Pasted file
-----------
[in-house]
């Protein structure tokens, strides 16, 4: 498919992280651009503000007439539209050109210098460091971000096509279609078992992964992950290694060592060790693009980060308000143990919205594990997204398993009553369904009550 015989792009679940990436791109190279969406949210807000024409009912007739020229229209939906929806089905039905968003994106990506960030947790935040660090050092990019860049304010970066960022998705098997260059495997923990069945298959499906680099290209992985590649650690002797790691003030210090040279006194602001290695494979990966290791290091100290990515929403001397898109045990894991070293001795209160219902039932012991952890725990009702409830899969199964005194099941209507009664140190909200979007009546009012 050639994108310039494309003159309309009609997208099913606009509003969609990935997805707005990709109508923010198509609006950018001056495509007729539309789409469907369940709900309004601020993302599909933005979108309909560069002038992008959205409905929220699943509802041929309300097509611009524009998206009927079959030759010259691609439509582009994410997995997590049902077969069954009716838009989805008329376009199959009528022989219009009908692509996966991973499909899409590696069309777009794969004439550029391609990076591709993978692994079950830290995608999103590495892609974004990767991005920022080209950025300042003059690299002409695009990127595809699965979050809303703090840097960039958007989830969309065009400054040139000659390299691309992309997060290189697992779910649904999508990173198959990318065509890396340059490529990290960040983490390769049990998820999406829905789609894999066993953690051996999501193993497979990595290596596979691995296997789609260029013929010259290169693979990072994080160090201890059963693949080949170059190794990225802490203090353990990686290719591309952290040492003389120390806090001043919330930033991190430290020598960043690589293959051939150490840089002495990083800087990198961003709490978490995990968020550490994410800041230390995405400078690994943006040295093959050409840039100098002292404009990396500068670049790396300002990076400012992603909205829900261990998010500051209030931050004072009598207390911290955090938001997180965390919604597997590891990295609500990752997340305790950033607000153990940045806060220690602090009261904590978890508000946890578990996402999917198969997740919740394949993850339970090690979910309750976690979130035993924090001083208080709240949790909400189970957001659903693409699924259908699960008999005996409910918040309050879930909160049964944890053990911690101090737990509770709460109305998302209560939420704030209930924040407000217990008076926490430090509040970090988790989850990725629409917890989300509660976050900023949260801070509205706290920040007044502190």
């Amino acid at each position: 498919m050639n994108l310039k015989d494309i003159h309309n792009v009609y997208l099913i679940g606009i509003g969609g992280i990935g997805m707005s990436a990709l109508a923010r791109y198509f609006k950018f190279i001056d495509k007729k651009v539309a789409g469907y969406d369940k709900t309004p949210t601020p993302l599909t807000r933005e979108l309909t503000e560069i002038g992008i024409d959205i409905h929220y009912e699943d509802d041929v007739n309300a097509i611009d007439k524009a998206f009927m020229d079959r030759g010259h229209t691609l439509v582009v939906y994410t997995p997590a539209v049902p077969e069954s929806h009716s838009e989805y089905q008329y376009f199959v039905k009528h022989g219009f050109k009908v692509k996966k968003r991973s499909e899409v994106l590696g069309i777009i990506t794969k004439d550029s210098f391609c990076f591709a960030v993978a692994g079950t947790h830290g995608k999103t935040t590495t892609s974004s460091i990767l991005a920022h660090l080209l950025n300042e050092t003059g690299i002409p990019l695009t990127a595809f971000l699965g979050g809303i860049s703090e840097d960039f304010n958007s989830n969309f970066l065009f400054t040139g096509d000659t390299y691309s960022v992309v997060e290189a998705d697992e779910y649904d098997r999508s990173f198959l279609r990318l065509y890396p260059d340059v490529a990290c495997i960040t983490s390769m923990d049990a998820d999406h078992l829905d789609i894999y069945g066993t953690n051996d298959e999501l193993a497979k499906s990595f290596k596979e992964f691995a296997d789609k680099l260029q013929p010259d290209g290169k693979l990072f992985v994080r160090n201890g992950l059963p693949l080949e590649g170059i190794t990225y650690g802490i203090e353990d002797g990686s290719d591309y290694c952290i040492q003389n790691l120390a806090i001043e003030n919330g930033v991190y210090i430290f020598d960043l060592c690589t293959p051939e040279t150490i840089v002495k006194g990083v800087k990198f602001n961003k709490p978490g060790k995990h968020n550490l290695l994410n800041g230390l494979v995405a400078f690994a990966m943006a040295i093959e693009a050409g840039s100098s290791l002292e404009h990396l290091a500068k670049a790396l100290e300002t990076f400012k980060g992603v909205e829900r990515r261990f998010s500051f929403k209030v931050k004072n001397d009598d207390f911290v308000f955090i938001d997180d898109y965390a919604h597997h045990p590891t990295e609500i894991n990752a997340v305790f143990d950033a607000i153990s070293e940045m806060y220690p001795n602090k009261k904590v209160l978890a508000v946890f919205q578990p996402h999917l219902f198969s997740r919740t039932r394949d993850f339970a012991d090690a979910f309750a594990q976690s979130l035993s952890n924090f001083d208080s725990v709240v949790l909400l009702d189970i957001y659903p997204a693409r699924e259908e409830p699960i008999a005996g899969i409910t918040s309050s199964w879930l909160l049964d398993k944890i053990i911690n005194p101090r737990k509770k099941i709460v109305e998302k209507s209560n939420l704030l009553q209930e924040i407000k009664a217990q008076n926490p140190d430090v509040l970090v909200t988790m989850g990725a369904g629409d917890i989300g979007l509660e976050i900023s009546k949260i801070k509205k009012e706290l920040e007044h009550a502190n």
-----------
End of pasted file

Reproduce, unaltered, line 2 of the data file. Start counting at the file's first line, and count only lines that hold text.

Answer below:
């Protein structure tokens, strides 16, 4: 498919992280651009503000007439539209050109210098460091971000096509279609078992992964992950290694060592060790693009980060308000143990919205594990997204398993009553369904009550 015989792009679940990436791109190279969406949210807000024409009912007739020229229209939906929806089905039905968003994106990506960030947790935040660090050092990019860049304010970066960022998705098997260059495997923990069945298959499906680099290209992985590649650690002797790691003030210090040279006194602001290695494979990966290791290091100290990515929403001397898109045990894991070293001795209160219902039932012991952890725990009702409830899969199964005194099941209507009664140190909200979007009546009012 050639994108310039494309003159309309009609997208099913606009509003969609990935997805707005990709109508923010198509609006950018001056495509007729539309789409469907369940709900309004601020993302599909933005979108309909560069002038992008959205409905929220699943509802041929309300097509611009524009998206009927079959030759010259691609439509582009994410997995997590049902077969069954009716838009989805008329376009199959009528022989219009009908692509996966991973499909899409590696069309777009794969004439550029391609990076591709993978692994079950830290995608999103590495892609974004990767991005920022080209950025300042003059690299002409695009990127595809699965979050809303703090840097960039958007989830969309065009400054040139000659390299691309992309997060290189697992779910649904999508990173198959990318065509890396340059490529990290960040983490390769049990998820999406829905789609894999066993953690051996999501193993497979990595290596596979691995296997789609260029013929010259290169693979990072994080160090201890059963693949080949170059190794990225802490203090353990990686290719591309952290040492003389120390806090001043919330930033991190430290020598960043690589293959051939150490840089002495990083800087990198961003709490978490995990968020550490994410800041230390995405400078690994943006040295093959050409840039100098002292404009990396500068670049790396300002990076400012992603909205829900261990998010500051209030931050004072009598207390911290955090938001997180965390919604597997590891990295609500990752997340305790950033607000153990940045806060220690602090009261904590978890508000946890578990996402999917198969997740919740394949993850339970090690979910309750976690979130035993924090001083208080709240949790909400189970957001659903693409699924259908699960008999005996409910918040309050879930909160049964944890053990911690101090737990509770709460109305998302209560939420704030209930924040407000217990008076926490430090509040970090988790989850990725629409917890989300509660976050900023949260801070509205706290920040007044502190």